A Guide to Diapering Adults
As a CDS caregiver, you may be overwhelmed by the process of changing an adult diaper. This vital task protects the adult from dangerous infections and overall discomfort.
When diapers are not changed frequently enough, tissue breakdown can occur from the prolonged exposure to bodily waste. This is a common cause of painful bed sores – which are very hard to treat once present.
Early diapering experiences between adults can feel awkward, but they don’t have to be intimidating. By learning about the process of diapering adults, caregivers can make the process smoother for all.
What will you need to change an adult diaper?
In preparation for a successful diaper change, there are a few items a caregiver should gather. These materials will help the process run smoothly and keep both caregivers and patients sanitary. Before beginning the changing process, you will need to get:
· Disposable gloves – Like medical rubber gloves. Make sure they are the proper size, and always compare the glove materials against any patient allergies.
· A plastic bag – Such as a small trash bag or a plastic grocery sack.
· Wet wipes – These might be baby wipes or similar.
· A clean adult diaper – With the proper fit and absorbency level for your patient’s needs.
· It is also helpful to keep barrier cream to treat any sores or diaper rashes and prevent further irritation.
All of this can be found at most any drug store or supermarket. These items can also be purchased in bulk from medical suppliers online.
Positioning yourself to change an adult diaper
For the best experience, you will want to diaper on a flat, raised surface at a comfortable height. Often this is a bed, as many patients requiring diapering are bed-ridden.
To prepare the patient, lie them flat on their back. If the bed is adjustable, put it in the flat position, then pull it to your hips. If the bed does not move, position yourself near the bed. If you are diapering long term, consider getting an adjustable bed to minimize the strain of increased positioning of the patient on them and yourself.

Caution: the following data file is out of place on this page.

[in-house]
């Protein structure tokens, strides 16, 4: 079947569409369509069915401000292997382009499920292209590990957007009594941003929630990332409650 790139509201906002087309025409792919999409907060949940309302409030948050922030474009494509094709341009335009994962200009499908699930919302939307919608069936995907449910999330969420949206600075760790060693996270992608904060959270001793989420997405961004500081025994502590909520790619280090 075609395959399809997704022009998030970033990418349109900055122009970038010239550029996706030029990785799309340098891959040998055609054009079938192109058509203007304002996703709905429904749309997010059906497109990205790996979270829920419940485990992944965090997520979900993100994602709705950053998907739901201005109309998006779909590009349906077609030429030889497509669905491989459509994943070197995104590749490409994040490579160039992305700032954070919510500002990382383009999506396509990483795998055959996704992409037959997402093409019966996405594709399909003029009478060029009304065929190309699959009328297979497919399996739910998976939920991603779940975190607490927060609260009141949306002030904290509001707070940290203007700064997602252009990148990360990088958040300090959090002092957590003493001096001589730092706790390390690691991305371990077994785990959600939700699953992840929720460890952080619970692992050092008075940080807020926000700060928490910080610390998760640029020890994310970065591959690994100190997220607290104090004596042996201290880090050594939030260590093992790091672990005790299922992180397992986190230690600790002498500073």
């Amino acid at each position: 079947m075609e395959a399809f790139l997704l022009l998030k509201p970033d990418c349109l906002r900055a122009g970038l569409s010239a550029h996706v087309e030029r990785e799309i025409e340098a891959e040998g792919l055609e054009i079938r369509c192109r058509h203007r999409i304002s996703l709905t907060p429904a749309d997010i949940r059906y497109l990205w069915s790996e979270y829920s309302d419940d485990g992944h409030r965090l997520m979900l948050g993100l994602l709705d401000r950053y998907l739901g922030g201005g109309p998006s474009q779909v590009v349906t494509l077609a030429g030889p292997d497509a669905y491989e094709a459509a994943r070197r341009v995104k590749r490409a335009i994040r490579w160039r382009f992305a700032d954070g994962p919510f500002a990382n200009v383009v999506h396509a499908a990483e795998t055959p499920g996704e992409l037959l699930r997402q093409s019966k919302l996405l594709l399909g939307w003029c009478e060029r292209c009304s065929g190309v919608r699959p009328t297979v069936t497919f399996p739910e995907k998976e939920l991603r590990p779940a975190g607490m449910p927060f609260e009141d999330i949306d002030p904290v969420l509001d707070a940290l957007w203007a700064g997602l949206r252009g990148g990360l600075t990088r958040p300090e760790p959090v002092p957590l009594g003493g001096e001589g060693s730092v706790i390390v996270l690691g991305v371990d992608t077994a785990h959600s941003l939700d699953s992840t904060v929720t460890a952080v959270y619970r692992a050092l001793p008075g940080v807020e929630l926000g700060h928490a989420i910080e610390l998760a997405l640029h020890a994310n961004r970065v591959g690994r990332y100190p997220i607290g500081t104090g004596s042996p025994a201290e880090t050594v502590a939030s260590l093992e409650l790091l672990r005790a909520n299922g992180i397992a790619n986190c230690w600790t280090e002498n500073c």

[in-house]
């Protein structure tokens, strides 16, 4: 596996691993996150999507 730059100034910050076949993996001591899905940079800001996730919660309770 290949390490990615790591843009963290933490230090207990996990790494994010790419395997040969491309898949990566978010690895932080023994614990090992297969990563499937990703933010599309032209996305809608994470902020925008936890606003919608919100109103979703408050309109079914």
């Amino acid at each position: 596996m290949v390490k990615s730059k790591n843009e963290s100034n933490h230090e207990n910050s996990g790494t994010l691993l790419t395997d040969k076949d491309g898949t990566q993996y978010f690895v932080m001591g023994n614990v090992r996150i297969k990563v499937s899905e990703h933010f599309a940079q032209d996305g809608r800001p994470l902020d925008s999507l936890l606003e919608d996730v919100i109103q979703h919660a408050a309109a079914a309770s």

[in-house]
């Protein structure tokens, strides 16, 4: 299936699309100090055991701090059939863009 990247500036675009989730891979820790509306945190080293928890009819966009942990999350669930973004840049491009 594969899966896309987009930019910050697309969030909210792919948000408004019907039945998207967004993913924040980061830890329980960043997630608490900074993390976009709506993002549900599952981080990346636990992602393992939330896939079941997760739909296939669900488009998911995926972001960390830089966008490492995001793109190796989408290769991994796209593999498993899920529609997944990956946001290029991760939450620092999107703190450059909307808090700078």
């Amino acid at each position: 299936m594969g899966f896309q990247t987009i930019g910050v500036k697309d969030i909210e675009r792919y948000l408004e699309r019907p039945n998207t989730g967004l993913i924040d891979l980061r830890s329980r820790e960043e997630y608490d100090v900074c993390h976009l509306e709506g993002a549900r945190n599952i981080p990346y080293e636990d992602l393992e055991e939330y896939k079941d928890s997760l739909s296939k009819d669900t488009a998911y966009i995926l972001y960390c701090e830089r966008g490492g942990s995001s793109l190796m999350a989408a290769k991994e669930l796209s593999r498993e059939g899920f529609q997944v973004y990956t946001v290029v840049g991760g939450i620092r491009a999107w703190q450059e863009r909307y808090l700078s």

Changing Adult Diapers
It is best to begin by thoroughly washing your hands with soap and warm water – this will prevent the transfer of any bacteria from you to the patient or vice versa. You should also put on a pair of disposable medical gloves to create a sanitary barrier.
Once your hands are protected, you should open the diaper using the fastener tabs on each hip. When both sides are open, take the side farthest from you and tuck it under the patient. You should then gently roll them, using your hands at their hip and shoulder, onto their side. This will let you pull the diaper out from underneath them.
When successfully removed - fold or roll up the used diaper, sealing any waste in the middle. Place the soiled diaper into your plastic trash bag.
Next, pull out your wet wipes and be sure to clean the patient well. Clean both front and back, avoiding applying any excessive pressure or roughness. Double-check for any missed areas, and reposition the patient if you have to reach those areas.
Once you are sure the adult you care for is thoroughly clean, place the used wipes into the plastic bag containing the diaper. While the patient is drying, check for bed sores. If they are present, treat them appropriately before diapering again.
Now, apply barrier cream as needed to protect sensitive skin from friction and rubbing. Grab a clean adult diaper. Open it and again place the side farthest from you under the patient’s hip, then flatten it underneath them. Adjust the sheets if necessary to keep them out of the way.
Once the diaper is correctly positioned under the patient, carefully roll the patient toward you and onto the diaper, using one hand again on the shoulder and one on the hip. Pull out any crinkles in the diaper, then fasten it snuggly using the tabs on the hips. Check for proper fit.
Now that the diaper is on securely, you can dispose of your rubber gloves in the plastic bag. You will want to knot the bag and dispose of it, then immediately wash your hands with warm soapy water. Once your hands are clean and dry, readjust the bed, check for cleanliness of the bed, and ensure patient comfort.
How often should an adult diaper be changed?